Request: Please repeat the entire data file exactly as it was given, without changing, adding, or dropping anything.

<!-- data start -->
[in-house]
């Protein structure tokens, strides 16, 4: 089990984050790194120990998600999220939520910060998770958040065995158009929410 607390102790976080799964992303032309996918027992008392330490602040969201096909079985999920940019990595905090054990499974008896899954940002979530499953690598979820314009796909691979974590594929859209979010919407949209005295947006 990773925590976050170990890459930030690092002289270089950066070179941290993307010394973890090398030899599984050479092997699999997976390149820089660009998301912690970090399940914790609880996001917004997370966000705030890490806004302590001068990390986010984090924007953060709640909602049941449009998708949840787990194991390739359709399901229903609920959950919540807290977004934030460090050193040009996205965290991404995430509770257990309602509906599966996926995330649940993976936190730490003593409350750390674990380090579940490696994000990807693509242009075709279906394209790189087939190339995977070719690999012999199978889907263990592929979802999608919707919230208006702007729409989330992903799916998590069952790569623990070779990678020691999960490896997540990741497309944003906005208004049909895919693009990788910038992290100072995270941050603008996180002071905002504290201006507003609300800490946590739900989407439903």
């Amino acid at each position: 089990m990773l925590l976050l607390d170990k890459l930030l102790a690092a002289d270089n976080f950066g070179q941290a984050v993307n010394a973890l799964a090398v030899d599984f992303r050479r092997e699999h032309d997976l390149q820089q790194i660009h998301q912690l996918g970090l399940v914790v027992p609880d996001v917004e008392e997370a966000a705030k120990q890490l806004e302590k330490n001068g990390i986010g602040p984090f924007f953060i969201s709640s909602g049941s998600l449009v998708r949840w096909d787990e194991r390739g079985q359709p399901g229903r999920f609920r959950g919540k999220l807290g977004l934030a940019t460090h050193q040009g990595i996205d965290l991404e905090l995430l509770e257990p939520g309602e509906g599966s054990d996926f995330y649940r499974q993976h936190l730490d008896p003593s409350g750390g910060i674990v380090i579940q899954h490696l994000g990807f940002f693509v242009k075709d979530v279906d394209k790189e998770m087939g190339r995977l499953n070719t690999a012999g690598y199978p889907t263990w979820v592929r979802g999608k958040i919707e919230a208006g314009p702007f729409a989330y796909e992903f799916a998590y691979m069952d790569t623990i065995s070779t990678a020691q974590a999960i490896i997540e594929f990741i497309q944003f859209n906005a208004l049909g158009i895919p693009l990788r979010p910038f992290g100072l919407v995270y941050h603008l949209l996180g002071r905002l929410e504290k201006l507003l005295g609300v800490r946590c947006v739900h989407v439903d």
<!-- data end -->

[in-house]
């Protein structure tokens, strides 16, 4: 089990984050790194120990998600999220939520910060998770958040065995158009929410 607390102790976080799964992303032309996918027992008392330490602040969201096909079985999920940019990595905090054990499974008896899954940002979530499953690598979820314009796909691979974590594929859209979010919407949209005295947006 990773925590976050170990890459930030690092002289270089950066070179941290993307010394973890090398030899599984050479092997699999997976390149820089660009998301912690970090399940914790609880996001917004997370966000705030890490806004302590001068990390986010984090924007953060709640909602049941449009998708949840787990194991390739359709399901229903609920959950919540807290977004934030460090050193040009996205965290991404995430509770257990309602509906599966996926995330649940993976936190730490003593409350750390674990380090579940490696994000990807693509242009075709279906394209790189087939190339995977070719690999012999199978889907263990592929979802999608919707919230208006702007729409989330992903799916998590069952790569623990070779990678020691999960490896997540990741497309944003906005208004049909895919693009990788910038992290100072995270941050603008996180002071905002504290201006507003609300800490946590739900989407439903």
């Amino acid at each position: 089990m990773l925590l976050l607390d170990k890459l930030l102790a690092a002289d270089n976080f950066g070179q941290a984050v993307n010394a973890l799964a090398v030899d599984f992303r050479r092997e699999h032309d997976l390149q820089q790194i660009h998301q912690l996918g970090l399940v914790v027992p609880d996001v917004e008392e997370a966000a705030k120990q890490l806004e302590k330490n001068g990390i986010g602040p984090f924007f953060i969201s709640s909602g049941s998600l449009v998708r949840w096909d787990e194991r390739g079985q359709p399901g229903r999920f609920r959950g919540k999220l807290g977004l934030a940019t460090h050193q040009g990595i996205d965290l991404e905090l995430l509770e257990p939520g309602e509906g599966s054990d996926f995330y649940r499974q993976h936190l730490d008896p003593s409350g750390g910060i674990v380090i579940q899954h490696l994000g990807f940002f693509v242009k075709d979530v279906d394209k790189e998770m087939g190339r995977l499953n070719t690999a012999g690598y199978p889907t263990w979820v592929r979802g999608k958040i919707e919230a208006g314009p702007f729409a989330y796909e992903f799916a998590y691979m069952d790569t623990i065995s070779t990678a020691q974590a999960i490896i997540e594929f990741i497309q944003f859209n906005a208004l049909g158009i895919p693009l990788r979010p910038f992290g100072l919407v995270y941050h603008l949209l996180g002071r905002l929410e504290k201006l507003l005295g609300v800490r946590c947006v739900h989407v439903d």